Normally, I am not too worried about whether my GPS tracking is turned on when I am using my smartphone.
In fact, until I read two articles last week, it was hard to remember when the last time was that I even checked.
But the New York Times online carried some interesting facts that readers may want to store away for future reference.
Angry Birds, the top-selling paid mobile app for iPhone in the United States and Europe, has been downloaded more than a billion times by players around the world who often spend hours slinging squawking fowl at groups of egg-stealing pigs.
While regular players are familiar with the particular destructive qualities of certain of those birds, many are seemingly unaware of one fact: the game possesses a ravenous ability to collect personal information on its users.
When Jason Hong, an associate professor at the Human-Computer Interaction Institute at Carnegie Mellon University, surveyed 40 users, all but two were unaware the game was storing their locations so they could later be the targets of ads.
What is going on, according to experts, is that applications such as Angry Birds and even more innocuous-seeming software, such as that which turns your phone into a flashlight, defines words or delivers Bible quotes, are also collecting personal information - usually the user's location and gender and the unique identification number of a smartphone. But in some cases, they cull the information from contact lists and pictures from photo libraries.
As the internet goes mobile, privacy issues surrounding phone apps have moved to the front lines of the debate over what information can be collected, when and by whom.
Next year, more people around the world will gain access to the internet through mobile phones or tablet computers than from desktop PCs, according to Gartner, the research group.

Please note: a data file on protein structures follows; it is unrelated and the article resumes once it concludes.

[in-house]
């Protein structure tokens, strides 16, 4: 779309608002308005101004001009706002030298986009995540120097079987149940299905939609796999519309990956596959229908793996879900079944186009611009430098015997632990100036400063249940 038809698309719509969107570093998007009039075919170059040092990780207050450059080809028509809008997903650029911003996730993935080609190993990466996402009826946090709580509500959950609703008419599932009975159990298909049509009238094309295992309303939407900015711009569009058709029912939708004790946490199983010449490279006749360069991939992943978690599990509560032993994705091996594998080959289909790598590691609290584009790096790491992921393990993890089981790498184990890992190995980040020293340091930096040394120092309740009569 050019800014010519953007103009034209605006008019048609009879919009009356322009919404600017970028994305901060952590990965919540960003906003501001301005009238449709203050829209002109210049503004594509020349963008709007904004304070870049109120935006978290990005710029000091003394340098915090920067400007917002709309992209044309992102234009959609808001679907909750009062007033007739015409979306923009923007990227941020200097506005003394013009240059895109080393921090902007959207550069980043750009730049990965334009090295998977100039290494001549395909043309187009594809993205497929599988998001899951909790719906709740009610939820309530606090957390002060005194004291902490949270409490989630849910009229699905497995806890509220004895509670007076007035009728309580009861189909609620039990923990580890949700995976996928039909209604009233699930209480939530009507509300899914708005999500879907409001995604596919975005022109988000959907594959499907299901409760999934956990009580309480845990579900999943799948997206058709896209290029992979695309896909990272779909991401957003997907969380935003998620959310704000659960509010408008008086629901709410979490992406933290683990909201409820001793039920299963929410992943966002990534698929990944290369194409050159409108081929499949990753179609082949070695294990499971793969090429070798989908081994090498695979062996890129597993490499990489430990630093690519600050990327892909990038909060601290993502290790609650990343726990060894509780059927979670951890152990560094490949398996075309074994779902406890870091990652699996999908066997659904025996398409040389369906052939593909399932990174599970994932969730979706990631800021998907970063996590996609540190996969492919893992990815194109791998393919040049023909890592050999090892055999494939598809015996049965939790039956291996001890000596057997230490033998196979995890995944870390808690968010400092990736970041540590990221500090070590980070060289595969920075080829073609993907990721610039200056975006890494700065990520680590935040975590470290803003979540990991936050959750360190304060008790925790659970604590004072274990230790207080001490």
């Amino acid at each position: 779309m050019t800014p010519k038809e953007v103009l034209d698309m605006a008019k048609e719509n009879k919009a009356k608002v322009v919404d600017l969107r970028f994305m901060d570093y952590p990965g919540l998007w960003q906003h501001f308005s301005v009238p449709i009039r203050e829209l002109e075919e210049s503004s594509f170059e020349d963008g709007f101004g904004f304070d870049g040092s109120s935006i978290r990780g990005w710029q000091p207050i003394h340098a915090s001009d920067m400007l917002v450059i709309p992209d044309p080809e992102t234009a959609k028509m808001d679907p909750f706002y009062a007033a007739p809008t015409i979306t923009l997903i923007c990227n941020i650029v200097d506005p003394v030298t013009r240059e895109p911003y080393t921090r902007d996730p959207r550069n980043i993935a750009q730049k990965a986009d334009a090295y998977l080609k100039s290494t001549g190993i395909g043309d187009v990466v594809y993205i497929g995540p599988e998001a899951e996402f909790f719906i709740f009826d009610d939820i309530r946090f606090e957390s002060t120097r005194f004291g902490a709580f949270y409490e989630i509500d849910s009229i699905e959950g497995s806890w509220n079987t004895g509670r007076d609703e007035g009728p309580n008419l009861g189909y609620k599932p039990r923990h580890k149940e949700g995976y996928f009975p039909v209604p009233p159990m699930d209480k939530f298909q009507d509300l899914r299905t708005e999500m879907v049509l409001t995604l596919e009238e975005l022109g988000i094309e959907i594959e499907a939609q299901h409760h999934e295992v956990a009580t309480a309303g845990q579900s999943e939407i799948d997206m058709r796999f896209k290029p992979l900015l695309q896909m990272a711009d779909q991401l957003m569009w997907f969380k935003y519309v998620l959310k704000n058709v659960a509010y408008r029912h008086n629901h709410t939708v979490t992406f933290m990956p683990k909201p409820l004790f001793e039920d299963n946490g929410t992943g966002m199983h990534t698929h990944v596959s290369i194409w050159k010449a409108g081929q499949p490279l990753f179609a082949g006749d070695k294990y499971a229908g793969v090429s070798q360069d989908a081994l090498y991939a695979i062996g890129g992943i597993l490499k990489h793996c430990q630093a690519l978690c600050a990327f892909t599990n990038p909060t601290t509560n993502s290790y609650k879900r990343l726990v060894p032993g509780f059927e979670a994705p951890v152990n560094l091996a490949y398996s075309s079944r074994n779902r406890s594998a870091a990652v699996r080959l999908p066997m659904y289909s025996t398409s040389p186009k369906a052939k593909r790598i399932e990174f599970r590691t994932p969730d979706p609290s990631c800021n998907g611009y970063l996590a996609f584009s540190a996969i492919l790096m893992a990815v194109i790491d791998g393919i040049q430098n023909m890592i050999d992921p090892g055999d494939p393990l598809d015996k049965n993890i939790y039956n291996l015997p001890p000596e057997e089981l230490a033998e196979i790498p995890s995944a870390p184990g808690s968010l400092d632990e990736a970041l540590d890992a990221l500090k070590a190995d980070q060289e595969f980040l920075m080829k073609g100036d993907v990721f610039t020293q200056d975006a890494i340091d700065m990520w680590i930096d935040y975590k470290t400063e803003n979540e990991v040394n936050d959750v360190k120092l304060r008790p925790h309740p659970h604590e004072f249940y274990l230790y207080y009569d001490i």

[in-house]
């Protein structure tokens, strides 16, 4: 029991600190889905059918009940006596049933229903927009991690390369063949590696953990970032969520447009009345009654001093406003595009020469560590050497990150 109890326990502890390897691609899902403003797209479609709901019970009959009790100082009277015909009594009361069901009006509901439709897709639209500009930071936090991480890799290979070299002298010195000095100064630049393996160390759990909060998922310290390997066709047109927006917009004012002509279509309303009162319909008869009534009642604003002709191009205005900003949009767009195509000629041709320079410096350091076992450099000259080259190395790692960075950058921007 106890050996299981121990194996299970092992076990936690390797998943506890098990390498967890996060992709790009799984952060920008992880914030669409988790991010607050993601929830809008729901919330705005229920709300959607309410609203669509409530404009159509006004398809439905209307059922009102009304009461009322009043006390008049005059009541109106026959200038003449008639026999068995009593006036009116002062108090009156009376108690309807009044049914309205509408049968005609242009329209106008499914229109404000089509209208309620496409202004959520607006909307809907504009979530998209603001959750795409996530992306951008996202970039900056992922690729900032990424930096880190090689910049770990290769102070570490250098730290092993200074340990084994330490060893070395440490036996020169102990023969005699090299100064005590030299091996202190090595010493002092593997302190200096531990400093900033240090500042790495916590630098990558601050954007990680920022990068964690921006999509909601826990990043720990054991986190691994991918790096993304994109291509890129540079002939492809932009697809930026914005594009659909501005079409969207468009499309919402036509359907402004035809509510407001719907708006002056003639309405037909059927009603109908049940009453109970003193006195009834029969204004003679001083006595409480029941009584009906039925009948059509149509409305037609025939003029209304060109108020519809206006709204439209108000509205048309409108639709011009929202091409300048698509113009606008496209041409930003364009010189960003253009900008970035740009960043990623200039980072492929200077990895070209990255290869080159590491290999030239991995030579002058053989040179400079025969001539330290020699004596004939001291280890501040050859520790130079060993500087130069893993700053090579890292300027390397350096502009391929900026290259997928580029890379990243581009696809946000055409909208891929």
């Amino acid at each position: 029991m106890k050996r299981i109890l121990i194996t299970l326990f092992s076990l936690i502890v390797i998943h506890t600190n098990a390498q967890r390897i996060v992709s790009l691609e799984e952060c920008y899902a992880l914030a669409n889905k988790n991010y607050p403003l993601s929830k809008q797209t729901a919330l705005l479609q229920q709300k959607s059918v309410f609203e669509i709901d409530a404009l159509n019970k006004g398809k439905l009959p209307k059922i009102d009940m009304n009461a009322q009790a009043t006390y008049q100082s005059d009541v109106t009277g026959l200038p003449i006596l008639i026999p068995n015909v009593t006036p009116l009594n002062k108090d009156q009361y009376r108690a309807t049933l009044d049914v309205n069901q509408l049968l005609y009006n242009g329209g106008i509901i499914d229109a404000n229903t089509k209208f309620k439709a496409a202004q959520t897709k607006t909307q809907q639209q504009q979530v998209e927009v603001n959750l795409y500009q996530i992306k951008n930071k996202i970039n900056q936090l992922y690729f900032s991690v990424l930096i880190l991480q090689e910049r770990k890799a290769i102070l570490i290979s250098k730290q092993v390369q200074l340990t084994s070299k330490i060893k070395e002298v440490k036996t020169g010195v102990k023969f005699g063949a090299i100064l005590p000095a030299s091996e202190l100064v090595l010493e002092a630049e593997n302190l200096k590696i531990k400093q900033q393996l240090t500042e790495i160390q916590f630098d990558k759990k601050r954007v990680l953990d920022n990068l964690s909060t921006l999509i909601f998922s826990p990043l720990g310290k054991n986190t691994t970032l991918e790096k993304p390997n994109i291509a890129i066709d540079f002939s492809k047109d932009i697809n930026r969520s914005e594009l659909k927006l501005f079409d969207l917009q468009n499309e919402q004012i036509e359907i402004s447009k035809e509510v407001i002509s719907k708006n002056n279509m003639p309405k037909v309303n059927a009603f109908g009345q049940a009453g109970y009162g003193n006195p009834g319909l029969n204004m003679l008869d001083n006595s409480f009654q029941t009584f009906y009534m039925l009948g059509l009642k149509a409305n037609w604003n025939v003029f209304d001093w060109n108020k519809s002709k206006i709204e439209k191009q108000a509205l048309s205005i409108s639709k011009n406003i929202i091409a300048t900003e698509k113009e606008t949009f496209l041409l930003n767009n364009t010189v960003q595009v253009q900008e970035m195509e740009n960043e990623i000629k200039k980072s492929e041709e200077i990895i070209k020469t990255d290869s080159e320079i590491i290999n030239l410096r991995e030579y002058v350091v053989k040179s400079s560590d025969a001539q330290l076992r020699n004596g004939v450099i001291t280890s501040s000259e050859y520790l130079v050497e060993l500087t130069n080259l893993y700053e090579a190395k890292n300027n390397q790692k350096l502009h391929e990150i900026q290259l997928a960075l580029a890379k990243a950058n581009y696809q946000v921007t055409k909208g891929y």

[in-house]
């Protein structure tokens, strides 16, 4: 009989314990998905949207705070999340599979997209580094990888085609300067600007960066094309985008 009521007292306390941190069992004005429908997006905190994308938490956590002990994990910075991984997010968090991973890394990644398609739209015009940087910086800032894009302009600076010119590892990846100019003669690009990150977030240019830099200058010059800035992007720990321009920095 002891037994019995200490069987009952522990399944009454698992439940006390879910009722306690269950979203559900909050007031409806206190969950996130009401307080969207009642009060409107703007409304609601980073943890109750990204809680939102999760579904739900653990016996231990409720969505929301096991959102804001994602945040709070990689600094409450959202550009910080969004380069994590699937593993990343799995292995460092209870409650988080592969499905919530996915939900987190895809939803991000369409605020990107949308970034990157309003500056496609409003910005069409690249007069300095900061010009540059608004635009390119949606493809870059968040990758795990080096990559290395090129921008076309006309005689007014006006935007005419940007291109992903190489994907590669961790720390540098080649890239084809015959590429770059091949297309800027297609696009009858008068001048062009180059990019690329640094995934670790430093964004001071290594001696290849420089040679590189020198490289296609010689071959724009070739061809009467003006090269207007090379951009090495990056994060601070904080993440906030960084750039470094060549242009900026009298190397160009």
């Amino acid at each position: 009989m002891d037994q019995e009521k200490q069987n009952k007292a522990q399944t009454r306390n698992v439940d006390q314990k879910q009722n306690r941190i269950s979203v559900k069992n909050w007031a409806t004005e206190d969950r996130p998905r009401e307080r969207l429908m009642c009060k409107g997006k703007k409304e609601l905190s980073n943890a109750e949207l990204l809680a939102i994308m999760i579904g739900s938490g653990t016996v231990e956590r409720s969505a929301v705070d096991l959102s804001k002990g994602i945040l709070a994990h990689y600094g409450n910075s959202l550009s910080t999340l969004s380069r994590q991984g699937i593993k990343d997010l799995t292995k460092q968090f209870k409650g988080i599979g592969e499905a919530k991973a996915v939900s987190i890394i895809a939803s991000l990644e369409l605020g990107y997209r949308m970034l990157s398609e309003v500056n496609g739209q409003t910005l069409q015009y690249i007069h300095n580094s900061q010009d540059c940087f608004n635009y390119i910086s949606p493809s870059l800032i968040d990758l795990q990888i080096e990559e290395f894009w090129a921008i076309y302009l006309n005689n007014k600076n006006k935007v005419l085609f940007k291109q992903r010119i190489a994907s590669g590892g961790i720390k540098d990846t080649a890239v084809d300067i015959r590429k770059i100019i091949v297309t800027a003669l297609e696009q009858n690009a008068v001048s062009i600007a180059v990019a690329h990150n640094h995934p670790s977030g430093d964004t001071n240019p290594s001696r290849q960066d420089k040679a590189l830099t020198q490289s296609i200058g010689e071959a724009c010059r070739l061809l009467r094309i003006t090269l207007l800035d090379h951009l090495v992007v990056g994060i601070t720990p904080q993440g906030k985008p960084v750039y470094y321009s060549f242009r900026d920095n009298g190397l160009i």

The shift has brought consumers into a grey legal area where existing privacy protections have failed to keep up with technology.
Last week, on the business and money pages of the Otago Daily Times, Dunedin lawyer Sally Peart warned that New Zealand's Privacy Act had not kept up with technological developments.
Breaches of privacy from ACC, Work and Income and Inland Revenue had been in the headlines.
But if you think you can rest easy at home when you are not on your mobile phone, think again.
Eric Horvitz, who joined Microsoft Research 20 years ago with a PhD in computer science, is about to get his long-awaited payoff - the advanced computing technologies he has spent decades working on are being incorporated into numerous Microsoft products.
Next year's version of the Excel spreadsheet program, part of the Office suite of software, will be able to comb very large amounts of data. For example, it could scan 12 million Twitter posts and create charts to show which Oscar nominee was getting the most buzz.
A new version of Outlook, the email program, is being tested that employs Dr Horvitz's machine-learning specialty to review users' email habits. It could be able to suggest whether a user wants to read each message that comes in.
Elsewhere, Microsoft's machine-learning software will trawl internal corporate computer systems.
Welcome, readers, to the new version of privacy.